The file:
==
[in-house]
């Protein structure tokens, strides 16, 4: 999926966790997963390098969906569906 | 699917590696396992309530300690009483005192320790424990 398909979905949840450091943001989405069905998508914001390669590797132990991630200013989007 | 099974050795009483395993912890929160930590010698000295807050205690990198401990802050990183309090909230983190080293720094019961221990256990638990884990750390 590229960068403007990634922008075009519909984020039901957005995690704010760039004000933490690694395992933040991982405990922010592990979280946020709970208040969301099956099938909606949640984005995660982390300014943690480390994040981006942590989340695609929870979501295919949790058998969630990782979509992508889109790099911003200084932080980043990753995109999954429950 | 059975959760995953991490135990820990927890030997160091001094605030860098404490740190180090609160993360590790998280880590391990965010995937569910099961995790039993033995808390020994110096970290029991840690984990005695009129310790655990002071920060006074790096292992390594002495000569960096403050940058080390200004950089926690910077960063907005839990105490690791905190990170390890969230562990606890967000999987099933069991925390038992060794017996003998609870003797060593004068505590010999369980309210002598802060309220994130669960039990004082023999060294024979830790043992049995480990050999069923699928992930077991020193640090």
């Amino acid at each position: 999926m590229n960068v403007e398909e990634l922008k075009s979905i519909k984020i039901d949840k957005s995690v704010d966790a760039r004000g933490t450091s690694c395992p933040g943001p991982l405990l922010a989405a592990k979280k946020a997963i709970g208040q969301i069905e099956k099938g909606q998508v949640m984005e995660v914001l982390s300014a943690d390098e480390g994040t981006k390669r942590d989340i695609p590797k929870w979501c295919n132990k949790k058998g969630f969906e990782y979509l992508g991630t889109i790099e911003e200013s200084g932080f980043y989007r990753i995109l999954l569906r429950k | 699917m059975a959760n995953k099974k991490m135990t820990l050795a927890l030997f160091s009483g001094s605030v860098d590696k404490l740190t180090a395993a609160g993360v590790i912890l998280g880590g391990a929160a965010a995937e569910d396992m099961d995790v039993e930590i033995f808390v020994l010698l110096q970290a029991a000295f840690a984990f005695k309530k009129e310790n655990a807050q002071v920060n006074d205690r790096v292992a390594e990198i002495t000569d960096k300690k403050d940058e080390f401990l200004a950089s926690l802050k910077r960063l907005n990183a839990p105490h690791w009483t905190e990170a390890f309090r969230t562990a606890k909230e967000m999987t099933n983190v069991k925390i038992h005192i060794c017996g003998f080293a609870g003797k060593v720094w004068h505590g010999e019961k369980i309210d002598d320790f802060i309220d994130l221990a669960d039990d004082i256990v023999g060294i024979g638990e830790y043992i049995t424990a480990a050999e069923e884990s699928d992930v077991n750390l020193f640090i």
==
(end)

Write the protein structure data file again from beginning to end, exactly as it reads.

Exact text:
[in-house]
């Protein structure tokens, strides 16, 4: 999926966790997963390098969906569906 | 699917590696396992309530300690009483005192320790424990 398909979905949840450091943001989405069905998508914001390669590797132990991630200013989007 | 099974050795009483395993912890929160930590010698000295807050205690990198401990802050990183309090909230983190080293720094019961221990256990638990884990750390 590229960068403007990634922008075009519909984020039901957005995690704010760039004000933490690694395992933040991982405990922010592990979280946020709970208040969301099956099938909606949640984005995660982390300014943690480390994040981006942590989340695609929870979501295919949790058998969630990782979509992508889109790099911003200084932080980043990753995109999954429950 | 059975959760995953991490135990820990927890030997160091001094605030860098404490740190180090609160993360590790998280880590391990965010995937569910099961995790039993033995808390020994110096970290029991840690984990005695009129310790655990002071920060006074790096292992390594002495000569960096403050940058080390200004950089926690910077960063907005839990105490690791905190990170390890969230562990606890967000999987099933069991925390038992060794017996003998609870003797060593004068505590010999369980309210002598802060309220994130669960039990004082023999060294024979830790043992049995480990050999069923699928992930077991020193640090």
């Amino acid at each position: 999926m590229n960068v403007e398909e990634l922008k075009s979905i519909k984020i039901d949840k957005s995690v704010d966790a760039r004000g933490t450091s690694c395992p933040g943001p991982l405990l922010a989405a592990k979280k946020a997963i709970g208040q969301i069905e099956k099938g909606q998508v949640m984005e995660v914001l982390s300014a943690d390098e480390g994040t981006k390669r942590d989340i695609p590797k929870w979501c295919n132990k949790k058998g969630f969906e990782y979509l992508g991630t889109i790099e911003e200013s200084g932080f980043y989007r990753i995109l999954l569906r429950k | 699917m059975a959760n995953k099974k991490m135990t820990l050795a927890l030997f160091s009483g001094s605030v860098d590696k404490l740190t180090a395993a609160g993360v590790i912890l998280g880590g391990a929160a965010a995937e569910d396992m099961d995790v039993e930590i033995f808390v020994l010698l110096q970290a029991a000295f840690a984990f005695k309530k009129e310790n655990a807050q002071v920060n006074d205690r790096v292992a390594e990198i002495t000569d960096k300690k403050d940058e080390f401990l200004a950089s926690l802050k910077r960063l907005n990183a839990p105490h690791w009483t905190e990170a390890f309090r969230t562990a606890k909230e967000m999987t099933n983190v069991k925390i038992h005192i060794c017996g003998f080293a609870g003797k060593v720094w004068h505590g010999e019961k369980i309210d002598d320790f802060i309220d994130l221990a669960d039990d004082i256990v023999g060294i024979g638990e830790y043992i049995t424990a480990a050999e069923e884990s699928d992930v077991n750390l020193f640090i």